The last nearly two weeks have been interesting for the United States, and not for very good reasons. A man died at the hands of a public servant, in the midst of muddied and unclear circumstances. Demands for immediate justice, and wishy washy response to said demands, have led to civil unrest the likes of which we have not seen in recent memory. (On the one hand, the Occupy Wall Street movement was not so long ago, but the protests in Ferguson, MO seem more directed, more personal, and, to me, more important. Also, our collective cultural memory seems pretty short-sighted sometimes.)
Whether we care to view the ongoing protests as a reasonable demand for justice or as a pointless exercise in demonstration and antagonism, the last two weeks are important. Occupy Wall Street (henceforth OWS) inconvenienced some people. The protest over the death of Michael Brown (henceforth the Ferguson protest) has brought a city to a near-halt. OWS made the news by nature of its spread across several cities. The Ferguson protest is making news based on the apparent passion of the protesters, and the intensity of the police response.
This may just be my ignorance, but it felt like the police response to OWS was not so intense. Perhaps this is because of its widespread nature, but I think it is more than that. The protesters in Ferguson have tangible grievances — the death of an unarmed man shot by a police officer the most apparent — while OWS’s protesters were antagonistic toward a principle. This is just a theory I am tossing around, and I welcome any constructive feedback on that topic.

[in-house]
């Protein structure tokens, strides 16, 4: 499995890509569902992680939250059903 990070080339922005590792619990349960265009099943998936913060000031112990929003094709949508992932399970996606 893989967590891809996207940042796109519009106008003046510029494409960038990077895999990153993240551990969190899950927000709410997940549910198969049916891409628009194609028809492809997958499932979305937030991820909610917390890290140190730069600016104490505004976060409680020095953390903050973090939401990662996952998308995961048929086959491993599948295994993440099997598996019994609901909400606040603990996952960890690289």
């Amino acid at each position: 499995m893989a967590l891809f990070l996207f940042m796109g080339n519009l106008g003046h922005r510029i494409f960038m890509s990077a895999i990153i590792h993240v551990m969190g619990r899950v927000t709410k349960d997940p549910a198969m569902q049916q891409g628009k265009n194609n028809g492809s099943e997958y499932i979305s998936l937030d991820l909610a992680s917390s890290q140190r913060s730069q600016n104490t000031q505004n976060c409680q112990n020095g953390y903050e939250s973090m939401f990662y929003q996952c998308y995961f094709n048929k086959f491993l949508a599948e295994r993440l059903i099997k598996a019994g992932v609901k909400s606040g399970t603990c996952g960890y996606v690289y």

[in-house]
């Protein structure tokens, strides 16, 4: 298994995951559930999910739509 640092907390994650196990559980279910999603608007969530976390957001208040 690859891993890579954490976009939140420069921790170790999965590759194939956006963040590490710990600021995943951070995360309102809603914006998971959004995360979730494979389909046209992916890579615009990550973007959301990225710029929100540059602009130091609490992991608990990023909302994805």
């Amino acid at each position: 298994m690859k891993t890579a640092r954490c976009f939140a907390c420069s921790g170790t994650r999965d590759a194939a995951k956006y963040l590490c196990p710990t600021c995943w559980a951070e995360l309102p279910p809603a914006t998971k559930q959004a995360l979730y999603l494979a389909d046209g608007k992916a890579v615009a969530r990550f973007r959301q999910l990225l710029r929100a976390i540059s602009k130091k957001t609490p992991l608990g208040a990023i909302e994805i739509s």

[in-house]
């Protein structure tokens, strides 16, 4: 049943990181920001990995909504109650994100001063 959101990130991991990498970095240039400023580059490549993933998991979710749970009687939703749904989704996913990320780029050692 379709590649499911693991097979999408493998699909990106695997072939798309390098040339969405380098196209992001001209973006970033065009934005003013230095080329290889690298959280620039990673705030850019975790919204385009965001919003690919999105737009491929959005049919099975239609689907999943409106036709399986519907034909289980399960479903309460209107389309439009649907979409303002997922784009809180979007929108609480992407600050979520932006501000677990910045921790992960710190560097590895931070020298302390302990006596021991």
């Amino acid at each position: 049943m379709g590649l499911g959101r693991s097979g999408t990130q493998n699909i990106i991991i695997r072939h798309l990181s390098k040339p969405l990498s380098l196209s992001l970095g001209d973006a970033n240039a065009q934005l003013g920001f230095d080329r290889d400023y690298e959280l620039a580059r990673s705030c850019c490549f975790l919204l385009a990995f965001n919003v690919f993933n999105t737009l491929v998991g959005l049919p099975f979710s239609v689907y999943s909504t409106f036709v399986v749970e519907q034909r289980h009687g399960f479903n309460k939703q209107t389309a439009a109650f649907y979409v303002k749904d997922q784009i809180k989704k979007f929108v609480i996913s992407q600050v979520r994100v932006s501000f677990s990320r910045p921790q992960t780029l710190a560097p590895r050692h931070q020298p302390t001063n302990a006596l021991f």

My point here is that what is happening in Ferguson, MO matters. It matters because the status quo is so unsettled that it seems unlikely to settle into the exact same position again. I grant that it is possible that everything will return to ‘how it was,’ but I think not. Had the protesters not gathered day after day after day, had the police handled the situation differently (though I claim no expertise in saying how they might have done differently), had the news media not made the protests the center of national attention…
A lot goes into this recipe for unavoidable change. Doubtless, sociologists in the next century will debate its causes and its true aftermath. College students will write poorly formatted five paragraph essays on the events and impacts. Textbooks will print, with their trademark sterility, the photos of locals pouring milk over the eyes of protesters suffering from the effects of tear gas.
The Ferguson protest has carried on too long for it to disappear without notice.
I have watched all of this from the comfort of my apartment, around 280 miles away from Ferguson. Here in my town, things are about the same as they always have been, and, to be frank, things would have to change quite a lot for me to notice. The direct impact on me, personally, is essentially nil. I do not know anyone in the area, nor even anywhere near there, save for one friend and his wife who live in the Kansas City area. My direct stakes in this, therefore, are relatively low.
It still matters.